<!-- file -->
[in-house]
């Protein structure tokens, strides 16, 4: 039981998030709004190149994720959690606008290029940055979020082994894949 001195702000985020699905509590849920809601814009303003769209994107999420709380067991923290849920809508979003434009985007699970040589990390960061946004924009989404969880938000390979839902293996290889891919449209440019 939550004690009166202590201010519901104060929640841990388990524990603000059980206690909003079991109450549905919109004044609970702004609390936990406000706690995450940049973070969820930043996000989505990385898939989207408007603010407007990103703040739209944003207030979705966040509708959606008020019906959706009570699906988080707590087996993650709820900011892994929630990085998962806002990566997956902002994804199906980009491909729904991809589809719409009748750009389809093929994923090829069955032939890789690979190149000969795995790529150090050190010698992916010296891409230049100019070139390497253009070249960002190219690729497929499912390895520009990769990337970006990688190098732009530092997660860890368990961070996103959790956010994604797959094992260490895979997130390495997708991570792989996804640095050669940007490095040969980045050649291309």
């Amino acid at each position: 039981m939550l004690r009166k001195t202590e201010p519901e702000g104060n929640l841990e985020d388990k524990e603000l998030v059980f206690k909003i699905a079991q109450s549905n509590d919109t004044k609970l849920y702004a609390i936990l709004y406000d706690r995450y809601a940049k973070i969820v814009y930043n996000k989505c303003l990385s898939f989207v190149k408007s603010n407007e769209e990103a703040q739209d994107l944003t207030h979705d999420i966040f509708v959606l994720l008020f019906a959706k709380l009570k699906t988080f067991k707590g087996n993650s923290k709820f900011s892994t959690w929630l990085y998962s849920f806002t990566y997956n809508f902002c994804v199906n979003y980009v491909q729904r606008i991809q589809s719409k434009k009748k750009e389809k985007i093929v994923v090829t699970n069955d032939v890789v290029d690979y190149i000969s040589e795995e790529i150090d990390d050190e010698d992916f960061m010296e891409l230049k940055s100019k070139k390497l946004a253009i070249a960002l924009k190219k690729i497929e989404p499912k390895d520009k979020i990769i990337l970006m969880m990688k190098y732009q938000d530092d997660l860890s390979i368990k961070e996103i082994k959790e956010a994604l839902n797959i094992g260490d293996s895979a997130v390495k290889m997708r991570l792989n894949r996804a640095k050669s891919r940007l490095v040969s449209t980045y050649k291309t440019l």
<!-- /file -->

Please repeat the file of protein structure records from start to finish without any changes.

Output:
[in-house]
């Protein structure tokens, strides 16, 4: 039981998030709004190149994720959690606008290029940055979020082994894949 001195702000985020699905509590849920809601814009303003769209994107999420709380067991923290849920809508979003434009985007699970040589990390960061946004924009989404969880938000390979839902293996290889891919449209440019 939550004690009166202590201010519901104060929640841990388990524990603000059980206690909003079991109450549905919109004044609970702004609390936990406000706690995450940049973070969820930043996000989505990385898939989207408007603010407007990103703040739209944003207030979705966040509708959606008020019906959706009570699906988080707590087996993650709820900011892994929630990085998962806002990566997956902002994804199906980009491909729904991809589809719409009748750009389809093929994923090829069955032939890789690979190149000969795995790529150090050190010698992916010296891409230049100019070139390497253009070249960002190219690729497929499912390895520009990769990337970006990688190098732009530092997660860890368990961070996103959790956010994604797959094992260490895979997130390495997708991570792989996804640095050669940007490095040969980045050649291309």
């Amino acid at each position: 039981m939550l004690r009166k001195t202590e201010p519901e702000g104060n929640l841990e985020d388990k524990e603000l998030v059980f206690k909003i699905a079991q109450s549905n509590d919109t004044k609970l849920y702004a609390i936990l709004y406000d706690r995450y809601a940049k973070i969820v814009y930043n996000k989505c303003l990385s898939f989207v190149k408007s603010n407007e769209e990103a703040q739209d994107l944003t207030h979705d999420i966040f509708v959606l994720l008020f019906a959706k709380l009570k699906t988080f067991k707590g087996n993650s923290k709820f900011s892994t959690w929630l990085y998962s849920f806002t990566y997956n809508f902002c994804v199906n979003y980009v491909q729904r606008i991809q589809s719409k434009k009748k750009e389809k985007i093929v994923v090829t699970n069955d032939v890789v290029d690979y190149i000969s040589e795995e790529i150090d990390d050190e010698d992916f960061m010296e891409l230049k940055s100019k070139k390497l946004a253009i070249a960002l924009k190219k690729i497929e989404p499912k390895d520009k979020i990769i990337l970006m969880m990688k190098y732009q938000d530092d997660l860890s390979i368990k961070e996103i082994k959790e956010a994604l839902n797959i094992g260490d293996s895979a997130v390495k290889m997708r991570l792989n894949r996804a640095k050669s891919r940007l490095v040969s449209t980045y050649k291309t440019l």